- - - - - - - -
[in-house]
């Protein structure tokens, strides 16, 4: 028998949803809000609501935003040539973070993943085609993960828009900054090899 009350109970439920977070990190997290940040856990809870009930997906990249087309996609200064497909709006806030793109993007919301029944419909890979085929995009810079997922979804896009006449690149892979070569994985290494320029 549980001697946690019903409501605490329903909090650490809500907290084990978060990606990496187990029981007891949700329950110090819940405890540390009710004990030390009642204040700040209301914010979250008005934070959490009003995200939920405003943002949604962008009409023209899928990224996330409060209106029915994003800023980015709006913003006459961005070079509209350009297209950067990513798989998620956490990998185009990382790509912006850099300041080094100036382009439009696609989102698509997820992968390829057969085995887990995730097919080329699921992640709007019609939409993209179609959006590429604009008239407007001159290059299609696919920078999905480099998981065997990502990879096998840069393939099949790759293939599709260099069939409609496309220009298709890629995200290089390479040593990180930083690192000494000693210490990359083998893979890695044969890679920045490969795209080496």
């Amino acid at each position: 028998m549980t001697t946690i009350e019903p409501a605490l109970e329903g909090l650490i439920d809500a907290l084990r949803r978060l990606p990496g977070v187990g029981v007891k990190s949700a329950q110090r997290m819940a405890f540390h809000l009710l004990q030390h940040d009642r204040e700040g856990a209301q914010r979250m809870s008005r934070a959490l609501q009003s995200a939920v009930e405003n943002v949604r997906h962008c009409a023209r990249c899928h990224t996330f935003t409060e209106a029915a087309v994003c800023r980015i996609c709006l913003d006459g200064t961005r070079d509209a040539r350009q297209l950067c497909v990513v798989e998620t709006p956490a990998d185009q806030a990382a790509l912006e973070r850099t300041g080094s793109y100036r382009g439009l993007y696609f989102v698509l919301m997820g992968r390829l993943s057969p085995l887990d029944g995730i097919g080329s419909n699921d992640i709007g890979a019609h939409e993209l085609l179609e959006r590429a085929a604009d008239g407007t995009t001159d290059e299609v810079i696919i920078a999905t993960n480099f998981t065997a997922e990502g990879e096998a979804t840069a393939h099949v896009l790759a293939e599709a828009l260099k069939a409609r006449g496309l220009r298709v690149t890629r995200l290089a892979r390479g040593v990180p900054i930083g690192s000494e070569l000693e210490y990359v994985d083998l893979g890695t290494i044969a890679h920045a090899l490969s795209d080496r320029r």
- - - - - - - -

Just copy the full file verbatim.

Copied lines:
[in-house]
């Protein structure tokens, strides 16, 4: 028998949803809000609501935003040539973070993943085609993960828009900054090899 009350109970439920977070990190997290940040856990809870009930997906990249087309996609200064497909709006806030793109993007919301029944419909890979085929995009810079997922979804896009006449690149892979070569994985290494320029 549980001697946690019903409501605490329903909090650490809500907290084990978060990606990496187990029981007891949700329950110090819940405890540390009710004990030390009642204040700040209301914010979250008005934070959490009003995200939920405003943002949604962008009409023209899928990224996330409060209106029915994003800023980015709006913003006459961005070079509209350009297209950067990513798989998620956490990998185009990382790509912006850099300041080094100036382009439009696609989102698509997820992968390829057969085995887990995730097919080329699921992640709007019609939409993209179609959006590429604009008239407007001159290059299609696919920078999905480099998981065997990502990879096998840069393939099949790759293939599709260099069939409609496309220009298709890629995200290089390479040593990180930083690192000494000693210490990359083998893979890695044969890679920045490969795209080496």
């Amino acid at each position: 028998m549980t001697t946690i009350e019903p409501a605490l109970e329903g909090l650490i439920d809500a907290l084990r949803r978060l990606p990496g977070v187990g029981v007891k990190s949700a329950q110090r997290m819940a405890f540390h809000l009710l004990q030390h940040d009642r204040e700040g856990a209301q914010r979250m809870s008005r934070a959490l609501q009003s995200a939920v009930e405003n943002v949604r997906h962008c009409a023209r990249c899928h990224t996330f935003t409060e209106a029915a087309v994003c800023r980015i996609c709006l913003d006459g200064t961005r070079d509209a040539r350009q297209l950067c497909v990513v798989e998620t709006p956490a990998d185009q806030a990382a790509l912006e973070r850099t300041g080094s793109y100036r382009g439009l993007y696609f989102v698509l919301m997820g992968r390829l993943s057969p085995l887990d029944g995730i097919g080329s419909n699921d992640i709007g890979a019609h939409e993209l085609l179609e959006r590429a085929a604009d008239g407007t995009t001159d290059e299609v810079i696919i920078a999905t993960n480099f998981t065997a997922e990502g990879e096998a979804t840069a393939h099949v896009l790759a293939e599709a828009l260099k069939a409609r006449g496309l220009r298709v690149t890629r995200l290089a892979r390479g040593v990180p900054i930083g690192s000494e070569l000693e210490y990359v994985d083998l893979g890695t290494i044969a890679h920045a090899l490969s795209d080496r320029r």